13 psychomotor slowing. Coexisting diagnoses of panic disorder, substance abuse and somatisation disorder are also common Patients whose depression has atypical features should be treated with an SSRI. C Referral to mental health specialists should be considered for patients with atypical depression and significant functional impairment who have not responded to an SSRI. GPP Chronic depression Chronic depression is diagnosed when a person meets the diagnostic criteria for depression for at least 2 years. Such patients may require combination treatments and attention to social and support factors that may maintain or ameliorate their difficulties. Patients who have had chronic depression may require rehabilitation to help them regain confidence to return to more independent living. People who have had severe or chronic depression may require special help in returning to work. Work provides a number of protective factors for depression including structure to a day, social contacts and self-esteem Patients with chronic depression should be offered a combination of CBT and antidepressant medication. A For male patients with chronic depression who have not responded to an SSRI, consideration should be given to a tricyclic antidepressant because men tolerate the side effects of tricyclic antidepressants reasonably well. C For people with chronic depression who would benefit from additional social support, befriending should be considered as an adjunct to pharmacological or psychological treatments. Befriending should be by trained volunteers providing, typically, at least weekly contact for between 2 and 6 months. C Where a patient s depression has resulted in loss of work or disengagement from other social activities over a longer term, a Page 13 of 17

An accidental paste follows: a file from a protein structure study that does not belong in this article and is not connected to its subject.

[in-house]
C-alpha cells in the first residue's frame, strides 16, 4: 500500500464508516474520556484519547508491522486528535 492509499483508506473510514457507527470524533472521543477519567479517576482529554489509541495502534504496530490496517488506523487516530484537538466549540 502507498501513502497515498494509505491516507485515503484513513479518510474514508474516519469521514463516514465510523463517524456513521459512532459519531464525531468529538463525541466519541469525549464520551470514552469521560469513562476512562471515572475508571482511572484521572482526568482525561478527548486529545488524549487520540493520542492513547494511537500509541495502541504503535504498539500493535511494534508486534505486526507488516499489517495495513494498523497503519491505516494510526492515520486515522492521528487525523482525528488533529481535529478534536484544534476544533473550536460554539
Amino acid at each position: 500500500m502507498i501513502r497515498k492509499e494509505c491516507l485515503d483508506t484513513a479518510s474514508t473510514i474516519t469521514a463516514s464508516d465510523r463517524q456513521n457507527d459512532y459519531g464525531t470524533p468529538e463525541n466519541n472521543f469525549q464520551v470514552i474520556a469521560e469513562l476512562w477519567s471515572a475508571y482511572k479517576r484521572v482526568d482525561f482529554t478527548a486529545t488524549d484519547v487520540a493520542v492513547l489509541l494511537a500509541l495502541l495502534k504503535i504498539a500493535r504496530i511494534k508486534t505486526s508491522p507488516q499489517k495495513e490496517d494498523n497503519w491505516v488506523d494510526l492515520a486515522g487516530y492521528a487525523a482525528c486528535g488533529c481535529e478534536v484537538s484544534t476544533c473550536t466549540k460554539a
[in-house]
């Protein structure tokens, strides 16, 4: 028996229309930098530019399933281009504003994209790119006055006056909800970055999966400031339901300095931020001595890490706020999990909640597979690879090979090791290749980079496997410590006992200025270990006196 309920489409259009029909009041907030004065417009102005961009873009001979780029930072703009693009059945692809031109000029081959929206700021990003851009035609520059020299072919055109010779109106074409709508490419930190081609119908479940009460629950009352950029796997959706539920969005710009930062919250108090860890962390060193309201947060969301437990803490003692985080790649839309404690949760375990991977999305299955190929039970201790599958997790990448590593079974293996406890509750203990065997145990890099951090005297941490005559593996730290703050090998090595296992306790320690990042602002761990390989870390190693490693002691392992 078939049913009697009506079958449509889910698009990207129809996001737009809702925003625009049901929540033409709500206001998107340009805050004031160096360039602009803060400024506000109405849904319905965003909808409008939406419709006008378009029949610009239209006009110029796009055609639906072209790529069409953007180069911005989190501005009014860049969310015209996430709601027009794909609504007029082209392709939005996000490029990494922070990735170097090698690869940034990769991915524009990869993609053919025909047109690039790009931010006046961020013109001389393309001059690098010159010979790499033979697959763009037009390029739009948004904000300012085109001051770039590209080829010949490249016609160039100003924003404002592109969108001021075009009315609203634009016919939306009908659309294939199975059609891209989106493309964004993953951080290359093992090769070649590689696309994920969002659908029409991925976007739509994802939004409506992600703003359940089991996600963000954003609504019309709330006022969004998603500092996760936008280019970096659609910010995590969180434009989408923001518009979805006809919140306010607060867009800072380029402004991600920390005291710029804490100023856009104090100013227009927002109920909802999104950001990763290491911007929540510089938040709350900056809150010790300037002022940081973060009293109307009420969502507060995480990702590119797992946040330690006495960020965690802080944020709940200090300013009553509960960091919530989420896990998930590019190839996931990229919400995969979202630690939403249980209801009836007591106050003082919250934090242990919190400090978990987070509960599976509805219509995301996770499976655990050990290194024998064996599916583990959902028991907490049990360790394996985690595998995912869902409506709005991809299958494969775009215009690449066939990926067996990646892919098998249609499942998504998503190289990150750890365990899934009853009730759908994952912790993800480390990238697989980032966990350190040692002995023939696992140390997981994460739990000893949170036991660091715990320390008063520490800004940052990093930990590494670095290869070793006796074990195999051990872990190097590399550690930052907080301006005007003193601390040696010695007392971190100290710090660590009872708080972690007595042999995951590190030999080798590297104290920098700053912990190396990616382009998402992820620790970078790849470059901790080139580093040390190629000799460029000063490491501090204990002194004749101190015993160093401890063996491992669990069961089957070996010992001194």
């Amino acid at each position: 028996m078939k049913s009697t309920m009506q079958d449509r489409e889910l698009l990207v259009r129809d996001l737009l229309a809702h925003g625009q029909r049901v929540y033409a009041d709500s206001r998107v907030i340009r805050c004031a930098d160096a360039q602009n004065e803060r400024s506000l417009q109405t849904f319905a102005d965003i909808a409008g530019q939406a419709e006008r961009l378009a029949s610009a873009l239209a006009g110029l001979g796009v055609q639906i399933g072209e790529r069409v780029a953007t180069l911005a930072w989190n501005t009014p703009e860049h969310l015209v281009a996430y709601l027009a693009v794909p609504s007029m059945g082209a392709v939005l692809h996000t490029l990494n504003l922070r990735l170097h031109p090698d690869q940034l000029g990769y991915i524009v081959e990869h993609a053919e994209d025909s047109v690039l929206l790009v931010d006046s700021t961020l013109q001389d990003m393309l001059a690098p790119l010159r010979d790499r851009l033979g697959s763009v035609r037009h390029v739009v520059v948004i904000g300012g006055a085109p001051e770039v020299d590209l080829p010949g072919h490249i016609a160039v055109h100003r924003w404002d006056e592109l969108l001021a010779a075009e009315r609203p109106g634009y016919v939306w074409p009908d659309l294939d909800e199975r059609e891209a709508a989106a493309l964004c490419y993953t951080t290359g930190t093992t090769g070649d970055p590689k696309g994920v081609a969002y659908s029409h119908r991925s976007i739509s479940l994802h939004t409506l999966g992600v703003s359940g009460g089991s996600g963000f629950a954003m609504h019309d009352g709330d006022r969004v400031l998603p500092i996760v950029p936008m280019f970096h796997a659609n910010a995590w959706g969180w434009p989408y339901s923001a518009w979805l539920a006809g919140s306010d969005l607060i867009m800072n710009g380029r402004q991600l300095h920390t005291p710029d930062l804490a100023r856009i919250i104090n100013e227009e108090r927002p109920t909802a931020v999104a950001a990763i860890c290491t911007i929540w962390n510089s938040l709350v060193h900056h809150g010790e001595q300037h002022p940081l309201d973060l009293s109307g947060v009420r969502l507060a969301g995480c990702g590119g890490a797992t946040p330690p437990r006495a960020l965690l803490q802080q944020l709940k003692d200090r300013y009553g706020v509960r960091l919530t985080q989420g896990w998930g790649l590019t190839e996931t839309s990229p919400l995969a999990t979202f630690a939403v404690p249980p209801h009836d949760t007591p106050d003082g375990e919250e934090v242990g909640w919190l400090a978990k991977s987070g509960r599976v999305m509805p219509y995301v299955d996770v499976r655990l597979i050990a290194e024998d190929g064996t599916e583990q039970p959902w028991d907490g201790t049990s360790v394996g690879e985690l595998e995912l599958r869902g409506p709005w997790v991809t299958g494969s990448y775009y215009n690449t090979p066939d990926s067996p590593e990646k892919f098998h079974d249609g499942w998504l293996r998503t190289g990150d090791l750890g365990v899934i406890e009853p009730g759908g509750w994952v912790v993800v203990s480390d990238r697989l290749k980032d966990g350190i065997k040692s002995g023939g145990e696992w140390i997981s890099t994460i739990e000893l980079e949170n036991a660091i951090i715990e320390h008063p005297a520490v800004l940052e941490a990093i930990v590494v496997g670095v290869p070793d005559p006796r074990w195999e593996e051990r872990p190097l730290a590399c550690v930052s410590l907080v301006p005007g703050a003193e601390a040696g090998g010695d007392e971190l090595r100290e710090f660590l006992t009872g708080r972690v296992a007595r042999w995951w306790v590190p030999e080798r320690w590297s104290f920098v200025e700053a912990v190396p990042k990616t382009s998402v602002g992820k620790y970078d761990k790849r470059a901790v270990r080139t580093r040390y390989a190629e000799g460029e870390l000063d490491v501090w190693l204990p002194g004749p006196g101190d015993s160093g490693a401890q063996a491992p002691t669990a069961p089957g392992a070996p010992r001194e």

14 rehabilitation programme addressing these difficulties should be considered. C Enhanced care in primary care In primary care, the following strategies can improve the effectiveness of treatments offered The provision of telephone support by appropriately trained members of the primary care team, informed by clear treatment protocols, should be considered for all patients, in particular for the monitoring of antidepressant medication regimes. B Primary care organisations should consider establishing multifaceted care programmes that integrate through clearly specified protocols the delivery and monitoring of appropriate psychological and pharmacological interventions for the care of people with depression. C 1.6 Step 4: specialist mental health services treatment-resistant, recurrent, atypical and psychotic depression, and those at significant risk Specialist mental health professionals, including GPs with a Special Interest in mental health, provide assessment, treatment and consultancy services for this group of patients. They may do this in secondary care services or through attachment to primary care mental health teams. Patients may enter care directly at this step if they are assessed as requiring specialist services The assessment of patients with depression referred to specialist mental health services should include a full assessment of their symptom profile and suicide risk and, where appropriate, previous treatment history. Assessment of psychosocial stressors, personality factors and significant relationship difficulties should also be undertaken, particularly where the depression is chronic or recurrent. GPP Page 14 of 17